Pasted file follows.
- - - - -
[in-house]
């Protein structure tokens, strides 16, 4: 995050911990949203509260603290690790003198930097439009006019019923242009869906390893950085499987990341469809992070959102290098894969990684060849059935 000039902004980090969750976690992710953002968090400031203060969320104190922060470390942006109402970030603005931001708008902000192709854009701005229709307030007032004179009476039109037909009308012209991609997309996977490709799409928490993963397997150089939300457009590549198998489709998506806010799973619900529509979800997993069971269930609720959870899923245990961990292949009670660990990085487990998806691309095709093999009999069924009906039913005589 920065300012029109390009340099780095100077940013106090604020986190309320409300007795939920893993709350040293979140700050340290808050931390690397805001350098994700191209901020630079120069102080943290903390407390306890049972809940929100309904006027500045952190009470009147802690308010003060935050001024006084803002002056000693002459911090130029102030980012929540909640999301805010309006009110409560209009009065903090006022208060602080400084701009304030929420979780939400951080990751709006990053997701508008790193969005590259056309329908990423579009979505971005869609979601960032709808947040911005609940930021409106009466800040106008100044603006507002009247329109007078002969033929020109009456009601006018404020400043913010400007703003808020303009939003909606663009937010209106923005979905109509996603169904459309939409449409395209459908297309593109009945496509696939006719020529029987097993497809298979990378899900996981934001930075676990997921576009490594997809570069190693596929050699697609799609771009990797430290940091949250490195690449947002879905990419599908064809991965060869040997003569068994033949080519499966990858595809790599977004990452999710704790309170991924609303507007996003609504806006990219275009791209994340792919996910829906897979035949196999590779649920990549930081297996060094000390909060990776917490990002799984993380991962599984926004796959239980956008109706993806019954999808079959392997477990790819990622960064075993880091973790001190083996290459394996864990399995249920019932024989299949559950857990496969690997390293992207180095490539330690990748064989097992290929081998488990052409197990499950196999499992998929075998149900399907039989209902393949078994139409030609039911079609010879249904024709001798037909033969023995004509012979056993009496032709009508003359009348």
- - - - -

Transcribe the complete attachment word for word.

[in-house]
């Protein structure tokens, strides 16, 4: 995050911990949203509260603290690790003198930097439009006019019923242009869906390893950085499987990341469809992070959102290098894969990684060849059935 000039902004980090969750976690992710953002968090400031203060969320104190922060470390942006109402970030603005931001708008902000192709854009701005229709307030007032004179009476039109037909009308012209991609997309996977490709799409928490993963397997150089939300457009590549198998489709998506806010799973619900529509979800997993069971269930609720959870899923245990961990292949009670660990990085487990998806691309095709093999009999069924009906039913005589 920065300012029109390009340099780095100077940013106090604020986190309320409300007795939920893993709350040293979140700050340290808050931390690397805001350098994700191209901020630079120069102080943290903390407390306890049972809940929100309904006027500045952190009470009147802690308010003060935050001024006084803002002056000693002459911090130029102030980012929540909640999301805010309006009110409560209009009065903090006022208060602080400084701009304030929420979780939400951080990751709006990053997701508008790193969005590259056309329908990423579009979505971005869609979601960032709808947040911005609940930021409106009466800040106008100044603006507002009247329109007078002969033929020109009456009601006018404020400043913010400007703003808020303009939003909606663009937010209106923005979905109509996603169904459309939409449409395209459908297309593109009945496509696939006719020529029987097993497809298979990378899900996981934001930075676990997921576009490594997809570069190693596929050699697609799609771009990797430290940091949250490195690449947002879905990419599908064809991965060869040997003569068994033949080519499966990858595809790599977004990452999710704790309170991924609303507007996003609504806006990219275009791209994340792919996910829906897979035949196999590779649920990549930081297996060094000390909060990776917490990002799984993380991962599984926004796959239980956008109706993806019954999808079959392997477990790819990622960064075993880091973790001190083996290459394996864990399995249920019932024989299949559950857990496969690997390293992207180095490539330690990748064989097992290929081998488990052409197990499950196999499992998929075998149900399907039989209902393949078994139409030609039911079609010879249904024709001798037909033969023995004509012979056993009496032709009508003359009348």